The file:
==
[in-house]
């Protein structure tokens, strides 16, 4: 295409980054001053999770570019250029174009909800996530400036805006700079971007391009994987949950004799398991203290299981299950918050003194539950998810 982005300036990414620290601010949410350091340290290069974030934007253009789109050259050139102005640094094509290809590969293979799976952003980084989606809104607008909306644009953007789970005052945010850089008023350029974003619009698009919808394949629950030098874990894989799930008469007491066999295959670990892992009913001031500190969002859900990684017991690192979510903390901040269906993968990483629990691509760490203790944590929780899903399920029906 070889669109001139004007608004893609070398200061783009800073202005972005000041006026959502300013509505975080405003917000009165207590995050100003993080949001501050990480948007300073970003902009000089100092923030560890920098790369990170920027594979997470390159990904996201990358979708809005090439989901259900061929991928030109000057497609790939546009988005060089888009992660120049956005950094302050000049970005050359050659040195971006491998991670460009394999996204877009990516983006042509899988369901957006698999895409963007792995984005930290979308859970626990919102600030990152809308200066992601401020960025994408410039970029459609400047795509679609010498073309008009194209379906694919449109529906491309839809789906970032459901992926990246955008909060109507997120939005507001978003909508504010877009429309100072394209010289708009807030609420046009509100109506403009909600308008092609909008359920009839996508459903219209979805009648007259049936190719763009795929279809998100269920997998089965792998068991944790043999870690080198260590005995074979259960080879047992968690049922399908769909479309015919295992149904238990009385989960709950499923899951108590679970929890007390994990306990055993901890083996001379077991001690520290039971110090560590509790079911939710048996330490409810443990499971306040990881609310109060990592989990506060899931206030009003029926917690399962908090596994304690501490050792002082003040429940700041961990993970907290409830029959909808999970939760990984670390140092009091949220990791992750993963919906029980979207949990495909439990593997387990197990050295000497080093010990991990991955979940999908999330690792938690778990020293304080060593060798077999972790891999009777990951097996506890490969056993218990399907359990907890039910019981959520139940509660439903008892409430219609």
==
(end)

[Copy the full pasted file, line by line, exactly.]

[in-house]
């Protein structure tokens, strides 16, 4: 295409980054001053999770570019250029174009909800996530400036805006700079971007391009994987949950004799398991203290299981299950918050003194539950998810 982005300036990414620290601010949410350091340290290069974030934007253009789109050259050139102005640094094509290809590969293979799976952003980084989606809104607008909306644009953007789970005052945010850089008023350029974003619009698009919808394949629950030098874990894989799930008469007491066999295959670990892992009913001031500190969002859900990684017991690192979510903390901040269906993968990483629990691509760490203790944590929780899903399920029906 070889669109001139004007608004893609070398200061783009800073202005972005000041006026959502300013509505975080405003917000009165207590995050100003993080949001501050990480948007300073970003902009000089100092923030560890920098790369990170920027594979997470390159990904996201990358979708809005090439989901259900061929991928030109000057497609790939546009988005060089888009992660120049956005950094302050000049970005050359050659040195971006491998991670460009394999996204877009990516983006042509899988369901957006698999895409963007792995984005930290979308859970626990919102600030990152809308200066992601401020960025994408410039970029459609400047795509679609010498073309008009194209379906694919449109529906491309839809789906970032459901992926990246955008909060109507997120939005507001978003909508504010877009429309100072394209010289708009807030609420046009509100109506403009909600308008092609909008359920009839996508459903219209979805009648007259049936190719763009795929279809998100269920997998089965792998068991944790043999870690080198260590005995074979259960080879047992968690049922399908769909479309015919295992149904238990009385989960709950499923899951108590679970929890007390994990306990055993901890083996001379077991001690520290039971110090560590509790079911939710048996330490409810443990499971306040990881609310109060990592989990506060899931206030009003029926917690399962908090596994304690501490050792002082003040429940700041961990993970907290409830029959909808999970939760990984670390140092009091949220990791992750993963919906029980979207949990495909439990593997387990197990050295000497080093010990991990991955979940999908999330690792938690778990020293304080060593060798077999972790891999009777990951097996506890490969056993218990399907359990907890039910019981959520139940509660439903008892409430219609």